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Erschienen in: Wiener Medizinische Wochenschrift 13-14/2022

Open Access 02.08.2021 | images in science and medicine

Distended abdomen due to a pseudocyst around a ventriculoperitoneal shunt

verfasst von: MD Prof Dr. Sascha Meyer, Sogand Nemat, Stefan Linsler, Johannes Bay, Michael Zemlin, Martin Poryo

Erschienen in: Wiener Medizinische Wochenschrift | Ausgabe 13-14/2022

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Summary

Described herein is a case of distended abdomen in a 4-year-old boy with a ventriculoperitoneal (VP) shunt due to bilateral intraventricular hemorrhage following premature birth. Physical examination and laboratory tests revealed tenderness in the lower quadrants, with mild leukocytosis and normal C‑reactive protein levels. X‑ray demonstrated an intact VP shunt catheter but cranial displacement of the large intestine. Ultrasonography confirmed a large pseudocyst around the VP shunt, with extension from the symphysis to the sternum. The distal part of the VP shunt was surgically revised and 2.5 l of cerebrospinal fluid were evacuated. The boy made a full clinical recovery. Conventional X‑rays, routinely used to confirm or exclude VP shunt continuity, may provide important clues regarding to the etiology of VP shunt dysfunction.
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Case report

This case report describes a 4-year-old boy with a history of bilateral intraventricular hemorrhage requiring the insertion of a permanent ventriculoperitoneal (VP) shunt after being born as premature infant after 28 weeks of gestation. Upon admission to our hospital, the parents reported recurrent vomiting, but no fever or diarrhea.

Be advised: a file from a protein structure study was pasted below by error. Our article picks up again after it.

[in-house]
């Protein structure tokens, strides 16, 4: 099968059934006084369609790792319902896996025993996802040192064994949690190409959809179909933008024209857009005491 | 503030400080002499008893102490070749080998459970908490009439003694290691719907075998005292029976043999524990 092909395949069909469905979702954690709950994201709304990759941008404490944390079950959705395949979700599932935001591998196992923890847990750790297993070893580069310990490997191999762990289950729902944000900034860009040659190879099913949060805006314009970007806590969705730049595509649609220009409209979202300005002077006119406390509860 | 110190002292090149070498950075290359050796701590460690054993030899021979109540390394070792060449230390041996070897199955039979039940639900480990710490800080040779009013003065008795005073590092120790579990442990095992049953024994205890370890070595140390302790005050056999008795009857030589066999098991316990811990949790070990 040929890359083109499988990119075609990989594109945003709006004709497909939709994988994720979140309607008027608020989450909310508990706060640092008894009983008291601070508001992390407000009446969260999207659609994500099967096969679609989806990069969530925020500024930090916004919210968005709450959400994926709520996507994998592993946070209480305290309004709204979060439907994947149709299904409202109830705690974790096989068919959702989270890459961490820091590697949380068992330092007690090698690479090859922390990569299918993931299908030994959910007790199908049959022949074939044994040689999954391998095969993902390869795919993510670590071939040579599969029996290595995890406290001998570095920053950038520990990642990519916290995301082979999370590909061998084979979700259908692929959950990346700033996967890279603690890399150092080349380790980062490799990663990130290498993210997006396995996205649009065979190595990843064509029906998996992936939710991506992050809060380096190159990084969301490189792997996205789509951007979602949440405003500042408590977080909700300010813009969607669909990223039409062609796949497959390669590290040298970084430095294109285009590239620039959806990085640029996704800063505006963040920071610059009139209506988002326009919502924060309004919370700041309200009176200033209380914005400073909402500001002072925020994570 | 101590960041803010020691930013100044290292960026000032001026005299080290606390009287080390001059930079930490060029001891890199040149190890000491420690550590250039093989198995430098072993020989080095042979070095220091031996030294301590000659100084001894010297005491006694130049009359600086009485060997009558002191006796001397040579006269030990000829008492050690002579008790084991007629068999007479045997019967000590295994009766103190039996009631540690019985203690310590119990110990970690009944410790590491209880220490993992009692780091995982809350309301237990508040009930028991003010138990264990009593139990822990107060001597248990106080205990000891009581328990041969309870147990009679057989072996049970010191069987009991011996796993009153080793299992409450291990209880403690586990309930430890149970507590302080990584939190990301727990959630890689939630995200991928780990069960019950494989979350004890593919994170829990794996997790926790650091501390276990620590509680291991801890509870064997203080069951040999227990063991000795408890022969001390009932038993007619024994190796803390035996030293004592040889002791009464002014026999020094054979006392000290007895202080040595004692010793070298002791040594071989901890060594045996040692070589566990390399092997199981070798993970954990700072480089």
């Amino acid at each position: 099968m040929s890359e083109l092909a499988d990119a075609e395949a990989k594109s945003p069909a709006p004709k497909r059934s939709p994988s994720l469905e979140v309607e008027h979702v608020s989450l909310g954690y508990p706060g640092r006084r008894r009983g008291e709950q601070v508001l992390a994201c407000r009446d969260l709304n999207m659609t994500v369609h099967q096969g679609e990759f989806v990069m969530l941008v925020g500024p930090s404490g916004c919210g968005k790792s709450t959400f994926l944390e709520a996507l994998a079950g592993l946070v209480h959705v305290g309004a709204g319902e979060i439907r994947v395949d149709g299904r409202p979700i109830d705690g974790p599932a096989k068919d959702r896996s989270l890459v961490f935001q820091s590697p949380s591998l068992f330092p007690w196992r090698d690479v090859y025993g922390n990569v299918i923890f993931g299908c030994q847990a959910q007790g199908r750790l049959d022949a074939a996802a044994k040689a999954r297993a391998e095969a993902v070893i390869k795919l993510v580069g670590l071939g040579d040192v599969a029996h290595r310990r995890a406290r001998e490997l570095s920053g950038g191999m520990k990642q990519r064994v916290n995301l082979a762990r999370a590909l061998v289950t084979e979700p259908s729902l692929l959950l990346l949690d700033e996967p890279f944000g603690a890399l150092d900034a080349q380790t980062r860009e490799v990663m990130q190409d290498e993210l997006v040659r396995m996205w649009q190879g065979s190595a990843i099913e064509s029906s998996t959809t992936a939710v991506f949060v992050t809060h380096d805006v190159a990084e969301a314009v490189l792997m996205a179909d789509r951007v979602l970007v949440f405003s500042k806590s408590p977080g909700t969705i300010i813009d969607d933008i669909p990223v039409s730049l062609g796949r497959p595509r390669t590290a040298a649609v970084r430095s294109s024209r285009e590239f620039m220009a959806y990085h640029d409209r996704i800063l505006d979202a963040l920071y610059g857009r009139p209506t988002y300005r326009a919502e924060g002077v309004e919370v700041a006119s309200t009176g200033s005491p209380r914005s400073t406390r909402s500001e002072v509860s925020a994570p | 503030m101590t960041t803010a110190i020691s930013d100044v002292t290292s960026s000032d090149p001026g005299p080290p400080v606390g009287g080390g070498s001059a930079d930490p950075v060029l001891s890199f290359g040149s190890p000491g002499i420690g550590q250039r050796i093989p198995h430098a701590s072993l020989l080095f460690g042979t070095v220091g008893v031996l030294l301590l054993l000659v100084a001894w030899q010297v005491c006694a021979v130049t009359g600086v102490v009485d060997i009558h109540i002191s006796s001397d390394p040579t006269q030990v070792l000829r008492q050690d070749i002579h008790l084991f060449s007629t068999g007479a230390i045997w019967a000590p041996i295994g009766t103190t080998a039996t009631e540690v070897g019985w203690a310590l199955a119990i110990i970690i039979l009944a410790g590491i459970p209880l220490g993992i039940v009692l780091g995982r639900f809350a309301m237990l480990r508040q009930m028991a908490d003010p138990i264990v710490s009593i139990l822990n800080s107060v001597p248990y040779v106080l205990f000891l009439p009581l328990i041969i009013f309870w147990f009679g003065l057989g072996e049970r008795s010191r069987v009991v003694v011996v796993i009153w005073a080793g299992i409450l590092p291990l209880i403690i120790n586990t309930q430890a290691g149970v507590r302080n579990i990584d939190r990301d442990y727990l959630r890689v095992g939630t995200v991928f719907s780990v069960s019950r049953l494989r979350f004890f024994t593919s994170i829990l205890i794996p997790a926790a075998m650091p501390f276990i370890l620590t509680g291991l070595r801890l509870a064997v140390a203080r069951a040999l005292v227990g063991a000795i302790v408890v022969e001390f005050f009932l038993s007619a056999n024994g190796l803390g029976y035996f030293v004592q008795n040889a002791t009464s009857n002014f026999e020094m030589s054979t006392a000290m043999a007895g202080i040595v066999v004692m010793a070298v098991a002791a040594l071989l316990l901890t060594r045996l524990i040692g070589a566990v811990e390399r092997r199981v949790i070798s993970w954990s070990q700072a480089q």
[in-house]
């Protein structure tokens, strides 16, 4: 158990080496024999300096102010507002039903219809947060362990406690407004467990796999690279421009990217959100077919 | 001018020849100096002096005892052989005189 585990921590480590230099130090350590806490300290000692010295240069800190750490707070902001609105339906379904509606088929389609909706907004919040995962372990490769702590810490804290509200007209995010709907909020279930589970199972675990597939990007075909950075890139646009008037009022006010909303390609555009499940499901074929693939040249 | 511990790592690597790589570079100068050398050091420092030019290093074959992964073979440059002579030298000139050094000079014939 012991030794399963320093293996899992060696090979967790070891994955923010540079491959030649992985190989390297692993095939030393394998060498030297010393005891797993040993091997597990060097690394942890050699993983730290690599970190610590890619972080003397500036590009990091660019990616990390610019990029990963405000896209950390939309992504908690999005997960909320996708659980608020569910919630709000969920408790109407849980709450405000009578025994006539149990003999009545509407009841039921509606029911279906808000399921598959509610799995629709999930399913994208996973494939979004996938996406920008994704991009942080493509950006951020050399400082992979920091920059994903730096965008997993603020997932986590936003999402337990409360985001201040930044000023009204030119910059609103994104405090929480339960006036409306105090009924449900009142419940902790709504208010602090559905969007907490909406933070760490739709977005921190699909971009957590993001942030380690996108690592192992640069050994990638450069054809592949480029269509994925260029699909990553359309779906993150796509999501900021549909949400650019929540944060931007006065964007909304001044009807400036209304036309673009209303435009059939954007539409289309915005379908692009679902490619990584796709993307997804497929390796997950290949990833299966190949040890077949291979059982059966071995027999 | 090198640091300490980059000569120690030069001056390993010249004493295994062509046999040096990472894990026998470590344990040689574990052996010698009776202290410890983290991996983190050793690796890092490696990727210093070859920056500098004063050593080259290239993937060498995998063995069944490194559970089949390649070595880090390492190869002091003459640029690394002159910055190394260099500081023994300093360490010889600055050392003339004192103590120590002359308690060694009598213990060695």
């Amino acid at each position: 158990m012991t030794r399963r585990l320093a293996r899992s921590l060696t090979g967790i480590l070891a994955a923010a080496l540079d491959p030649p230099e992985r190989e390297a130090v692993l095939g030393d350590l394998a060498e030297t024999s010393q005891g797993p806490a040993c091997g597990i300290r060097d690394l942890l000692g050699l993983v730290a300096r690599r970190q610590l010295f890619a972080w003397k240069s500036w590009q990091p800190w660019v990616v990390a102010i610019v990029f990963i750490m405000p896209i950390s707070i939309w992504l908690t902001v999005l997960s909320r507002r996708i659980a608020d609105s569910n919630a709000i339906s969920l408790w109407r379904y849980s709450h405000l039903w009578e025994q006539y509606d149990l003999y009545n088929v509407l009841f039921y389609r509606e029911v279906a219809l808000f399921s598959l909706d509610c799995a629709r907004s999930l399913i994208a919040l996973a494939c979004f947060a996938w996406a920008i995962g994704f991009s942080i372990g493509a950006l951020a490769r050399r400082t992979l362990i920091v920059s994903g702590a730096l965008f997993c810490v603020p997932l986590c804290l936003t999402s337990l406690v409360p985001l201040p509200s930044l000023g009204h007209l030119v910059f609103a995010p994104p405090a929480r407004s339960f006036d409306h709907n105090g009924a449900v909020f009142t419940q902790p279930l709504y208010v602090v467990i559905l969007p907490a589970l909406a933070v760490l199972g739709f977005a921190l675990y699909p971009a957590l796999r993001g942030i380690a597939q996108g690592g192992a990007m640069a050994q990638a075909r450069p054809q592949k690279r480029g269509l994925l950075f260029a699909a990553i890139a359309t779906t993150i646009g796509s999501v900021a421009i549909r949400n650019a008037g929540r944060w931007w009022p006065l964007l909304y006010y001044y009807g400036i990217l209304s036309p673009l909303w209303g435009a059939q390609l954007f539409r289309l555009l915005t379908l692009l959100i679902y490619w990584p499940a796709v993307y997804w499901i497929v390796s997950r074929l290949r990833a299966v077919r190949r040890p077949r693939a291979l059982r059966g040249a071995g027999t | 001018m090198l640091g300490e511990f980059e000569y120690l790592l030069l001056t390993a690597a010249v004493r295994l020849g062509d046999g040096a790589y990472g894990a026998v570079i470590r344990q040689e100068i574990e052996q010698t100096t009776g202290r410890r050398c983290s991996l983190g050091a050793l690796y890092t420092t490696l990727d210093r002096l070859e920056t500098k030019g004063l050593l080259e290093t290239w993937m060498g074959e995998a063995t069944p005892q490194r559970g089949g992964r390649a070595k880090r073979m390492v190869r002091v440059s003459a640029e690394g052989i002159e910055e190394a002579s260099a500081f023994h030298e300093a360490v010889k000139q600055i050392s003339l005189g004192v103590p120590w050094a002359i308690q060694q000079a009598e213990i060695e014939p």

On physical examination he looked unwell, and on palpation the abdomen was distended and demonstrated tenderness in both lower quadrants. The VP shunt could be easily palpated, with no signs of discontinuation. Laboratory analysis showed mild leukocytosis but C‑reactive protein within the reference range.
To rule out VP shunt disconnection, an X‑ray study was performed demonstrating an intact VP shunt catheter but cranial displacement of the large intestine (Fig. 1a), most notably when compared to a previous examination (Fig. 1b; with a different VP shunt).
On ultrasonography, a large pseudocyst around the VP shunt was confirmed, with extension from the symphysis to the sternum (Fig. 2). Subsequently, the distal part of the VP shunt was surgically revised and 2.5 l of cerebrospinal fluid were evacuated. After surgical revision, the boy made a full clinical recovery.
We conclude that conventional X‑rays—although routinely used to confirm or exclude VP shunt continuity—may provide important clues with regard to the etiology of VP shunt dysfunction [1, 2].

Conflict of interest

S. Meyer, S. Nemat, S. Linsler, J. Bay, M. Zemlin, and M. Poryo declare that they have no competing interests.
Open Access This article is licensed under a Creative Commons Attribution 4.0 International License, which permits use, sharing, adaptation, distribution and reproduction in any medium or format, as long as you give appropriate credit to the original author(s) and the source, provide a link to the Creative Commons licence, and indicate if changes were made. The images or other third party material in this article are included in the article’s Creative Commons licence, unless indicated otherwise in a credit line to the material. If material is not included in the article’s Creative Commons licence and your intended use is not permitted by statutory regulation or exceeds the permitted use, you will need to obtain permission directly from the copyright holder. To view a copy of this licence, visit http://​creativecommons.​org/​licenses/​by/​4.​0/​.

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Metadaten
Titel
Distended abdomen due to a pseudocyst around a ventriculoperitoneal shunt
verfasst von
MD Prof Dr. Sascha Meyer
Sogand Nemat
Stefan Linsler
Johannes Bay
Michael Zemlin
Martin Poryo
Publikationsdatum
02.08.2021
Verlag
Springer Vienna
Erschienen in
Wiener Medizinische Wochenschrift / Ausgabe 13-14/2022
Print ISSN: 0043-5341
Elektronische ISSN: 1563-258X
DOI
https://doi.org/10.1007/s10354-021-00870-6

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